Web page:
The potential closure of the largest coal plant in the American West is another sign that dirty coal is on its way out of our energy mix -- and there's nothing that Donald Trump can to do save this industry.
As Grist reported last weekend, the Navajo Generating Station in Arizona has come to the conclusion that it might have to close due to the financial challenges of generating electricity from coal. In this case, at least, the reasons are purely economic.
“Nobody in this country is building new coal plants because they’re too expensive,” Jeremy Richardson, an energy analyst at the Union of Concerned Scientists, told Grist. “As you look into the future, it’s cheaper to either shift to an existing natural gas plant where the capacity is available or even, in some cases, switch to renewable energy.”
While Bobby Magill of Grist focuses on cheap natural gas as the main reason coal can't compete, other analyses show that clean energy and efficiency played as much of, if not a larger, role in the move away from coal.
This plant's closure can't come fast enough for those living near its massive footprint. In fact, local activists have been fighting for the plant's closure for years.
The plant is located right alongside America's largest Native American Reservation, the Navajo Nation. And it is the Navajo who feel the greatest brunt of the health and environmental impacts from this massive plant.
In a case of blatant environment injustice, the plant actually operates with an exception from pollution controls, leaving locals highly vulnerable.
“Smokestack pollution from [the Navajo Generating Station] sickens our skies and land and children and elders just as coal smokestack pollution does anywhere, so why is the Navajo community afforded less protection?” Nicole Horseherder, a resident of nearby Black Mesa and a founding member of the community organization To’ Nizhoni Ani, asked rhetorically in a press statement this past November.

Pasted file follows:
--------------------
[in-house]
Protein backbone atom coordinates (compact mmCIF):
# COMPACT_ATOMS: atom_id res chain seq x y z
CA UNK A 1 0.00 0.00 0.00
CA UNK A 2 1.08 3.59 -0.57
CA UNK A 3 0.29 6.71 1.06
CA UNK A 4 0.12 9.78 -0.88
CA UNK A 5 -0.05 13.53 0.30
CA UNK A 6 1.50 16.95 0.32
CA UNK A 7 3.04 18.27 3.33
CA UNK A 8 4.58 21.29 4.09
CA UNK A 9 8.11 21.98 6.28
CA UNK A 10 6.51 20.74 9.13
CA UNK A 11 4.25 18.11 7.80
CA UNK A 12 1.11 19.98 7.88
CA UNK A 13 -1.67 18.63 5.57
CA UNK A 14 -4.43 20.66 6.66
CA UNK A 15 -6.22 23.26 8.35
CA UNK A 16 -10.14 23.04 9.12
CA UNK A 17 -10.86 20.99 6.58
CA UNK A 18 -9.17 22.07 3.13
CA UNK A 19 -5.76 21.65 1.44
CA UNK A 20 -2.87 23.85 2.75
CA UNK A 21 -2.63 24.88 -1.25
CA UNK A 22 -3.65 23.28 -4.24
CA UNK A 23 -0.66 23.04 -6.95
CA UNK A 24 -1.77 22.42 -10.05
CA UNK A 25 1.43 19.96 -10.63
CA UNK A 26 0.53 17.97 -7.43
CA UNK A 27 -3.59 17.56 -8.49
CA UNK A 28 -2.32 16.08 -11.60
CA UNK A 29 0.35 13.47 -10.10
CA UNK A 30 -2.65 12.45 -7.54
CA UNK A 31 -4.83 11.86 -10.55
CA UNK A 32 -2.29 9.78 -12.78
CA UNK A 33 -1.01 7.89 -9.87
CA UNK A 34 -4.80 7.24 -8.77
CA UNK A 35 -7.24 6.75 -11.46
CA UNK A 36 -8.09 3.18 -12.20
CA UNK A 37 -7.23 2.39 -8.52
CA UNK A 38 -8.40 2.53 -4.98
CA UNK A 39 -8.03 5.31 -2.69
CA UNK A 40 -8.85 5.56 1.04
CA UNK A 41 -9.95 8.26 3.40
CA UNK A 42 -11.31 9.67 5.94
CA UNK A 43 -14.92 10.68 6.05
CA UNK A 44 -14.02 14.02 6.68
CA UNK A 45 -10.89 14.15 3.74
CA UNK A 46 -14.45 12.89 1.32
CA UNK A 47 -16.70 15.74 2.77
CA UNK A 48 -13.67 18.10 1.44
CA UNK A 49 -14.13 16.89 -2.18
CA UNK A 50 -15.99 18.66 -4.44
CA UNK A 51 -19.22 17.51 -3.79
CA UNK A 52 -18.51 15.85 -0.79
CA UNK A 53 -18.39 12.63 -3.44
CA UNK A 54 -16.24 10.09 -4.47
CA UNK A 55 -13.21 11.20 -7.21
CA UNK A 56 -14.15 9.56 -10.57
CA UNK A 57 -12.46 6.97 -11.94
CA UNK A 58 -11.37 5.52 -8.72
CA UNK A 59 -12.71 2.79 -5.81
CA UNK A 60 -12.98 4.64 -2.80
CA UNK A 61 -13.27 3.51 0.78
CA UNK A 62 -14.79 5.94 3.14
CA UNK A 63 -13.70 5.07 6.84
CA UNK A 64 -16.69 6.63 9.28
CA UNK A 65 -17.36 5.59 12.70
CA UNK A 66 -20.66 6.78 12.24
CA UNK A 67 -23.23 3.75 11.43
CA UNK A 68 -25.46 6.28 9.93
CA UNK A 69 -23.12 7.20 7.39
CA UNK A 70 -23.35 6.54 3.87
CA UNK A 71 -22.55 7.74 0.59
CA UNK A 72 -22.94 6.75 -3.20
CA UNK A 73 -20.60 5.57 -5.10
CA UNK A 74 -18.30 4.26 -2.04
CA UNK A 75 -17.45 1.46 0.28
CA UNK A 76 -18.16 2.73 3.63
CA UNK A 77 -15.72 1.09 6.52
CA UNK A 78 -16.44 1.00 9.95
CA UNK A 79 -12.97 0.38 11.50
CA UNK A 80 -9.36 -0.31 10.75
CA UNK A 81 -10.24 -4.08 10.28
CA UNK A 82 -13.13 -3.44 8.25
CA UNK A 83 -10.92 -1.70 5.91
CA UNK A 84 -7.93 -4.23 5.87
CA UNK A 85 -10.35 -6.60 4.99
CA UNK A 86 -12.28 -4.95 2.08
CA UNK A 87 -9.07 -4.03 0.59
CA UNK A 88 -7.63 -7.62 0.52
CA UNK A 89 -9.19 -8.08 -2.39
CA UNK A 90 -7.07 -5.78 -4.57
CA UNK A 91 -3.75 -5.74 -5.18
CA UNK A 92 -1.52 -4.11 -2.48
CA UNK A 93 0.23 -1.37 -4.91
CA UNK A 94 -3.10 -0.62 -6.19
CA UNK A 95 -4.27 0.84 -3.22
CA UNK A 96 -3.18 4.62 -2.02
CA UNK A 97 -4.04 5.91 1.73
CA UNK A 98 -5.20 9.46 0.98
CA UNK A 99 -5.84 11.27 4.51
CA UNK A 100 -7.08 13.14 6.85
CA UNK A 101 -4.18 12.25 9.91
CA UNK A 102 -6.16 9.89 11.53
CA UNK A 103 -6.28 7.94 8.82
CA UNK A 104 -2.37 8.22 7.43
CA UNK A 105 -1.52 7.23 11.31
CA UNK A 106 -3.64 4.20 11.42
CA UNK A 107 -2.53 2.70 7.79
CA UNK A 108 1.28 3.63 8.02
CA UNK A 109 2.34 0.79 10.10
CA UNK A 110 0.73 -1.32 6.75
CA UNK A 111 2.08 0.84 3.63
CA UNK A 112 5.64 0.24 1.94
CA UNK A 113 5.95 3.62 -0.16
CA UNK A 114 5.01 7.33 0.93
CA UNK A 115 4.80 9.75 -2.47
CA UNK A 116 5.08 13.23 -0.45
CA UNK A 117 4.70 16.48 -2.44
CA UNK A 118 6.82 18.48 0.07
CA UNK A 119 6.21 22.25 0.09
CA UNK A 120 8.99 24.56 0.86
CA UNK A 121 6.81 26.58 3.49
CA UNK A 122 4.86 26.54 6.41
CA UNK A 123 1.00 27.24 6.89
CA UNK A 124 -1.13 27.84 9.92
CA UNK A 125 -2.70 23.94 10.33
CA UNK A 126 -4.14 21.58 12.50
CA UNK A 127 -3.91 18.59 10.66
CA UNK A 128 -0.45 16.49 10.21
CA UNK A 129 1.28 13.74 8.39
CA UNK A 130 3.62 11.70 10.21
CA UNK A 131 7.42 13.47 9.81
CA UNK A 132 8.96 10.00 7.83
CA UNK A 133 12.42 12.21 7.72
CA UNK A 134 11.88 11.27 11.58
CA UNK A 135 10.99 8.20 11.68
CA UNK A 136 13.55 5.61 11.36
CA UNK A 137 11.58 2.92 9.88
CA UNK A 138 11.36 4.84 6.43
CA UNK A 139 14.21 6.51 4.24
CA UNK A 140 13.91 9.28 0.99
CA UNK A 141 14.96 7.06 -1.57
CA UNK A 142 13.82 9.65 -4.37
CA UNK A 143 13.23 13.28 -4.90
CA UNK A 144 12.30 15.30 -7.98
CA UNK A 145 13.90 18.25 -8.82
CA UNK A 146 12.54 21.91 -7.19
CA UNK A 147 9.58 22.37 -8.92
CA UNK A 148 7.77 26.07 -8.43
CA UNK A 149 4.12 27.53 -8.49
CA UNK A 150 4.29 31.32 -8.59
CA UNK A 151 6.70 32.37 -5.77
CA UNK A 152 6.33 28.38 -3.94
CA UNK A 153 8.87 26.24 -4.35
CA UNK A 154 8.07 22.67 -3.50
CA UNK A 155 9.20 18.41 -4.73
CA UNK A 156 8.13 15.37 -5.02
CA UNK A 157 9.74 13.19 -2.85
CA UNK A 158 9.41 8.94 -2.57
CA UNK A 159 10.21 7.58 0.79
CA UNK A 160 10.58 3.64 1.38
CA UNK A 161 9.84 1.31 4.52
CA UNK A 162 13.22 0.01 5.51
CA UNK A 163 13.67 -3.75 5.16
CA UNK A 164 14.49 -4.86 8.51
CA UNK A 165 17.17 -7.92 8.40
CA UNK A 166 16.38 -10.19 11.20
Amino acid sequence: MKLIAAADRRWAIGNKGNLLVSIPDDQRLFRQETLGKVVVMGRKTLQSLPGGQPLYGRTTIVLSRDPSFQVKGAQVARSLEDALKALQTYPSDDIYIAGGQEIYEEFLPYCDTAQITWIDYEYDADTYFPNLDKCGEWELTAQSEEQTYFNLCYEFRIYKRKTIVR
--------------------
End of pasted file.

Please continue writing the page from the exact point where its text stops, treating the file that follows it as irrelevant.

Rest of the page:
If the owners decide to close the plant, it will come as a breath of relief for Navajo Nation, and another sign that coal is an energy of the past. Clean energy is getting cheaper by the month, and new technologies such as battery storage and better, more efficient solar photovoltaics are making coal obsolete.
Moreover, a possible closure of the Navajo Generating Station shows just how weak of a state the coal industry is in. When a large power plant with waivers from pollution controls can't compete with natural gas and clean energy, it's a sign that no matter what Trump and his climate-denying cronies cook up in D.C., it won't make a difference. Coal is dying.
Image credit: Myra Bella via Wikimedia Commons
Nithin Coca is a freelance journalist who focuses on environmental, social, and economic issues around the world, with specific expertise in Southeast Asia.